Agatha is pregnant and works part-time stocking shelves at a grocery store in a ritzy London suburb, counting down the days until her baby is due. As the hours of her shifts creep by in increasing discomfort, the one thing she looks forward to at work is catching a glimpse of Meghan, the effortlessly chic customer whose elegant lifestyle dazzles her. Meghan has it all: two perfect children, a handsome husband, a happy marriage, a stylish group of friends, and she writes perfectly droll confessional posts on her popular parenting blog—posts that Agatha reads with devotion each night as she waits for her absent boyfriend, the father of her baby, to maybe return her calls.
Brad Thor, master of suspense and #1 New York Times bestselling author is back with his highest-voltage thriller to date in which Navy SEAL turned covert Homeland Security operative Scot Harvath must race to locate an ancient secret that has the power to stop militant Islam dead in its tracks.
June 632 A.D.: Deep within the Uranah Valley of Mount Arafat in Mecca, the Prophet Mohammed shares with his closest companions a final and startling revelation. Within days, he is assassinated.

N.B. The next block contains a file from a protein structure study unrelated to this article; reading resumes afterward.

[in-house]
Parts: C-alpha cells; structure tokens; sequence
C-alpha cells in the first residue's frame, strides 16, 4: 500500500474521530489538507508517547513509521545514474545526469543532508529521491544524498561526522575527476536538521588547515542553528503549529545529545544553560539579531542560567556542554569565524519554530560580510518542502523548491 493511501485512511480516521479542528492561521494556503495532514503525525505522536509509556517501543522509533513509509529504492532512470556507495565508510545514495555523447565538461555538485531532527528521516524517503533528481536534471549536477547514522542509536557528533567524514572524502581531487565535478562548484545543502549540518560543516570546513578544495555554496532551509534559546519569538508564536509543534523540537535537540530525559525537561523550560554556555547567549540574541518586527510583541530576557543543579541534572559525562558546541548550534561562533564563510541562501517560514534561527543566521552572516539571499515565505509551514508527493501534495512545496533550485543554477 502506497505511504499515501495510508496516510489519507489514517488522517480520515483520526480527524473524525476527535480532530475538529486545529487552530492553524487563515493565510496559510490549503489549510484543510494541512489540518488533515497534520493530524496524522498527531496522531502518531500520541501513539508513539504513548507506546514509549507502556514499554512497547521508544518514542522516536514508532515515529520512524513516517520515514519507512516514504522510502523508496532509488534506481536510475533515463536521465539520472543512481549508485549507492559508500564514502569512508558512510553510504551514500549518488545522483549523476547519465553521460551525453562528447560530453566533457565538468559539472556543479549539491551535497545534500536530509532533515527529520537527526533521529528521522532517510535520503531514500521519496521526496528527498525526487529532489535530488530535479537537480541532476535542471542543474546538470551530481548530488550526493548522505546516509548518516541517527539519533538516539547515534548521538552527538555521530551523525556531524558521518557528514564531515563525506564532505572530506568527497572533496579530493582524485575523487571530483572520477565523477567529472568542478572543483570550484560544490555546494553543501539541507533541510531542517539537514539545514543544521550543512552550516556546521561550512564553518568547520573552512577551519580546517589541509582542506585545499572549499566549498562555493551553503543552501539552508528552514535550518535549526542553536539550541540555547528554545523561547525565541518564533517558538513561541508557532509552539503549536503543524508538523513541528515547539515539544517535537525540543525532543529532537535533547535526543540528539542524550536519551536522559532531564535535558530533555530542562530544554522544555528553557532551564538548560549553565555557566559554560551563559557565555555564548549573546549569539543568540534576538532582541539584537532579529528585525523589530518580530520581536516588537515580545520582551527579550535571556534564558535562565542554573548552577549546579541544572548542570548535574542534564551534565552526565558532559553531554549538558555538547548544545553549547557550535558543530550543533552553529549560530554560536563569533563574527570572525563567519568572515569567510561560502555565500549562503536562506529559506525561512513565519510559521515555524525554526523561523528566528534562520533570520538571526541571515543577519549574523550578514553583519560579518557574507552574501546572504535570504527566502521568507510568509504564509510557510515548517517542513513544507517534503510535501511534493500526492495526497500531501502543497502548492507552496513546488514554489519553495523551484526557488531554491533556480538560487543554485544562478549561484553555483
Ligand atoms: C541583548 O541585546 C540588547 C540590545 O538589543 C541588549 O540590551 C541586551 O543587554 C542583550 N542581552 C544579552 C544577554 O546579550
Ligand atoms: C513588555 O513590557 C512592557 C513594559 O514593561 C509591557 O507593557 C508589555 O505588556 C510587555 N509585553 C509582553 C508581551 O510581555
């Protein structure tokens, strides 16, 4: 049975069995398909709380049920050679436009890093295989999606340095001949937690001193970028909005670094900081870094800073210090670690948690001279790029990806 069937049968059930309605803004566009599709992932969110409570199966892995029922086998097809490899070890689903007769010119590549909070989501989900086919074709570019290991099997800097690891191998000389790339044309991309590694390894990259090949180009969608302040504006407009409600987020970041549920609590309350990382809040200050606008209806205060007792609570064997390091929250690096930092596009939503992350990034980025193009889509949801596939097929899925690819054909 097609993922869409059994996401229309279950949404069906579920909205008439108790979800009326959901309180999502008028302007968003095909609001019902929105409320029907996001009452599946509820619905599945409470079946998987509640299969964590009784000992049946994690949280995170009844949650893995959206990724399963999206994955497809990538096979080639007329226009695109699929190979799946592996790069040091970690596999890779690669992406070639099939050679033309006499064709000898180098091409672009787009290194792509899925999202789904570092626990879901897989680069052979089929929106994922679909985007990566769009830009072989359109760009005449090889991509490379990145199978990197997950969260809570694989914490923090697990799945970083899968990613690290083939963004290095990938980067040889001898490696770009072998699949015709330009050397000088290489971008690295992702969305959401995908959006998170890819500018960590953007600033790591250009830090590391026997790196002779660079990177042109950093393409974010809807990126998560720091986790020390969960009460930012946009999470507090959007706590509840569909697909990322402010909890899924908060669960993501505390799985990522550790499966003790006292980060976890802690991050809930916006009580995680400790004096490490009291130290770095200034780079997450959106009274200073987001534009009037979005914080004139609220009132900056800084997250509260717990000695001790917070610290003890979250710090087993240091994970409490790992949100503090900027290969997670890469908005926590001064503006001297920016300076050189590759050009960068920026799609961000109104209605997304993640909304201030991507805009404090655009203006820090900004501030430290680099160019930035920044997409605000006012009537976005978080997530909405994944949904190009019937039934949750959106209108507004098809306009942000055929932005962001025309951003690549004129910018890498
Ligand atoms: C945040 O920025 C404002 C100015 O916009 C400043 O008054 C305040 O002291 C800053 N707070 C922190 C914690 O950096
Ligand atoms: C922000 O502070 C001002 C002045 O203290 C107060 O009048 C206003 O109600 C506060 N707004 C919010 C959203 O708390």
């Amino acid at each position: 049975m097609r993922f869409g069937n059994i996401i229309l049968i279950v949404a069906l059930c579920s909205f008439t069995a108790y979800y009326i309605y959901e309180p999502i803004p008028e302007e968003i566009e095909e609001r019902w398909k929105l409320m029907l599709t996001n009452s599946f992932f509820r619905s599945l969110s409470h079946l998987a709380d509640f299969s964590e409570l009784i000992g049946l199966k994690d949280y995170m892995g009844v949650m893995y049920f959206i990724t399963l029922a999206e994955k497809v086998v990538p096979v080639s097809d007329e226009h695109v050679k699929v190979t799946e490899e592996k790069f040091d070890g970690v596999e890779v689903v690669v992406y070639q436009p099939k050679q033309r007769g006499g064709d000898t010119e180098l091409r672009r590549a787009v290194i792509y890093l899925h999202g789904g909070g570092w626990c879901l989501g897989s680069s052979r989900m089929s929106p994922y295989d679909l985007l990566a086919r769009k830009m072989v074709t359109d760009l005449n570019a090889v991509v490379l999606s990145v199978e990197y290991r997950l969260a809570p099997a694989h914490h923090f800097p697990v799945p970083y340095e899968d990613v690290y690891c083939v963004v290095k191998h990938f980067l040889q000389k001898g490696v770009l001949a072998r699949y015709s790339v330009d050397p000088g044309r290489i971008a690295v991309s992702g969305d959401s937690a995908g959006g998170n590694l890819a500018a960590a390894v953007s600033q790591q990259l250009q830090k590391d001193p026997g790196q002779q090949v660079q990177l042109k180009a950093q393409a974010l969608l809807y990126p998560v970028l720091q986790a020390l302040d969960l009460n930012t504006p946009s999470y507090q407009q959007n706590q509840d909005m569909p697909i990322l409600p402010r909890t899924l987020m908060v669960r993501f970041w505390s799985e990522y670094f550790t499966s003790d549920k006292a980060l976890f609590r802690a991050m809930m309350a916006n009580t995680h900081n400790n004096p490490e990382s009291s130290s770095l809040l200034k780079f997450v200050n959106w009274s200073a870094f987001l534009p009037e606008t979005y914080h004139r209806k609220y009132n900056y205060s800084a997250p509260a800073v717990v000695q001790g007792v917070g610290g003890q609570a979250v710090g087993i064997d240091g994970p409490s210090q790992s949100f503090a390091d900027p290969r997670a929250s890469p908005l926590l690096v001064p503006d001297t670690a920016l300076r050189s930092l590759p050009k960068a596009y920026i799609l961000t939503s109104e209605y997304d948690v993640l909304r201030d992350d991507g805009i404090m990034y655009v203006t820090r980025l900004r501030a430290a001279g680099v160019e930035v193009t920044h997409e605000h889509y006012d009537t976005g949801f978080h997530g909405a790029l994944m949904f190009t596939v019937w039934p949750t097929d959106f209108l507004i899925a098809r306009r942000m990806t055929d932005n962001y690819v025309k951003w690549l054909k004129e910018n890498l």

September 1789: U.S. Minister to France Thomas Jefferson, who is charged with forging a truce with the violent Muslim pirates of the Barbary Coast, makes a shocking discovery—one that could forever impact the world’s relationship with Islam.
A pioneer in the field of behavioral science delivers a groundbreaking work that shows how finding your purpose in life leads to better health and overall happiness.
Your life is a boat. You need a rudder. But it doesn’t matter how much wind is in your sails if you’re not steering toward a harbor—an ultimate purpose in your life.
While the greatest philosophers have pondered purpose for centuries, today it has been shown to have a concrete impact on our health. Recent studies into Alzheimer’s, heart disease, stroke, depression, functional brain imaging, and measurement of DNA repair are shedding new light on how and why purpose benefits our lives.
Sloane House is among the most gilded mansions of Gilded Age Chicago. Rosalind Perry, the new housemaid, pours the morning coffee before the hard gaze of her mistress.
“It’s simple, Rosalind,” she says. “I am Veronica Sloane, heiress to one of the country’s greatest fortunes. You are simply one in a long line of unsuitable maids.”
Back on the farm in Wisconsin, Rosalind’s plan had seemed logical: Move to Chicago. Get hired on at Sloane House. Discover what transpired while her sister worked as a maid there—and follow the clues to why she disappeared.
Now, as a live-in housemaid to the Sloanes, Rosalind realizes her plan had been woefully simple-minded.